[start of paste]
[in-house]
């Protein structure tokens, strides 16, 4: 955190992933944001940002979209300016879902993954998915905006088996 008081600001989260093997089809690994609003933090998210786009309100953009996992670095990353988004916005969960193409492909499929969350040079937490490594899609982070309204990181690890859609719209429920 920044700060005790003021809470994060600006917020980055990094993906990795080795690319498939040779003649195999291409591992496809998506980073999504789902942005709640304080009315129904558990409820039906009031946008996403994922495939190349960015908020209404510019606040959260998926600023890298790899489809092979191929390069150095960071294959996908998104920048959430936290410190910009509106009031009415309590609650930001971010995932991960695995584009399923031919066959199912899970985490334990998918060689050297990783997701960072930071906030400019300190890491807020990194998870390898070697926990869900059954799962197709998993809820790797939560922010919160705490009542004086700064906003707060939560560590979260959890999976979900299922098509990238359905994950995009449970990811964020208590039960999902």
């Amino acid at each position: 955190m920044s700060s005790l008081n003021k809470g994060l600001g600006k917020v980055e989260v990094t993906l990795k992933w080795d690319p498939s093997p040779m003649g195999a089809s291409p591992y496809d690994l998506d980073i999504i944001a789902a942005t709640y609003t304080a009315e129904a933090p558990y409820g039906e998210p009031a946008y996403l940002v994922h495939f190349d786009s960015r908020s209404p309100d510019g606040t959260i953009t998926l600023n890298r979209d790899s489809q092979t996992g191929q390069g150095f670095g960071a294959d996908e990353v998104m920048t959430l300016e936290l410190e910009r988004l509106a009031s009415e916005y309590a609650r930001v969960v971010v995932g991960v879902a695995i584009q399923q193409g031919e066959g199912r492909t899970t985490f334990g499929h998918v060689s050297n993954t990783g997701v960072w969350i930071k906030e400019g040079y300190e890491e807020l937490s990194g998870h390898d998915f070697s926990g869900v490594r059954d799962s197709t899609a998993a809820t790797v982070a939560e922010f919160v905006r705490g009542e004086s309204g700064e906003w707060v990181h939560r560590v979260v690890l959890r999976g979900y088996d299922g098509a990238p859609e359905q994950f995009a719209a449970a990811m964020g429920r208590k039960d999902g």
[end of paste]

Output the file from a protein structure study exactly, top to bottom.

[in-house]
């Protein structure tokens, strides 16, 4: 955190992933944001940002979209300016879902993954998915905006088996 008081600001989260093997089809690994609003933090998210786009309100953009996992670095990353988004916005969960193409492909499929969350040079937490490594899609982070309204990181690890859609719209429920 920044700060005790003021809470994060600006917020980055990094993906990795080795690319498939040779003649195999291409591992496809998506980073999504789902942005709640304080009315129904558990409820039906009031946008996403994922495939190349960015908020209404510019606040959260998926600023890298790899489809092979191929390069150095960071294959996908998104920048959430936290410190910009509106009031009415309590609650930001971010995932991960695995584009399923031919066959199912899970985490334990998918060689050297990783997701960072930071906030400019300190890491807020990194998870390898070697926990869900059954799962197709998993809820790797939560922010919160705490009542004086700064906003707060939560560590979260959890999976979900299922098509990238359905994950995009449970990811964020208590039960999902």
């Amino acid at each position: 955190m920044s700060s005790l008081n003021k809470g994060l600001g600006k917020v980055e989260v990094t993906l990795k992933w080795d690319p498939s093997p040779m003649g195999a089809s291409p591992y496809d690994l998506d980073i999504i944001a789902a942005t709640y609003t304080a009315e129904a933090p558990y409820g039906e998210p009031a946008y996403l940002v994922h495939f190349d786009s960015r908020s209404p309100d510019g606040t959260i953009t998926l600023n890298r979209d790899s489809q092979t996992g191929q390069g150095f670095g960071a294959d996908e990353v998104m920048t959430l300016e936290l410190e910009r988004l509106a009031s009415e916005y309590a609650r930001v969960v971010v995932g991960v879902a695995i584009q399923q193409g031919e066959g199912r492909t899970t985490f334990g499929h998918v060689s050297n993954t990783g997701v960072w969350i930071k906030e400019g040079y300190e890491e807020l937490s990194g998870h390898d998915f070697s926990g869900v490594r059954d799962s197709t899609a998993a809820t790797v982070a939560e922010f919160v905006r705490g009542e004086s309204g700064e906003w707060v990181h939560r560590v979260v690890l959890r999976g979900y088996d299922g098509a990238p859609e359905q994950f995009a719209a449970a990811m964020g429920r208590k039960d999902g």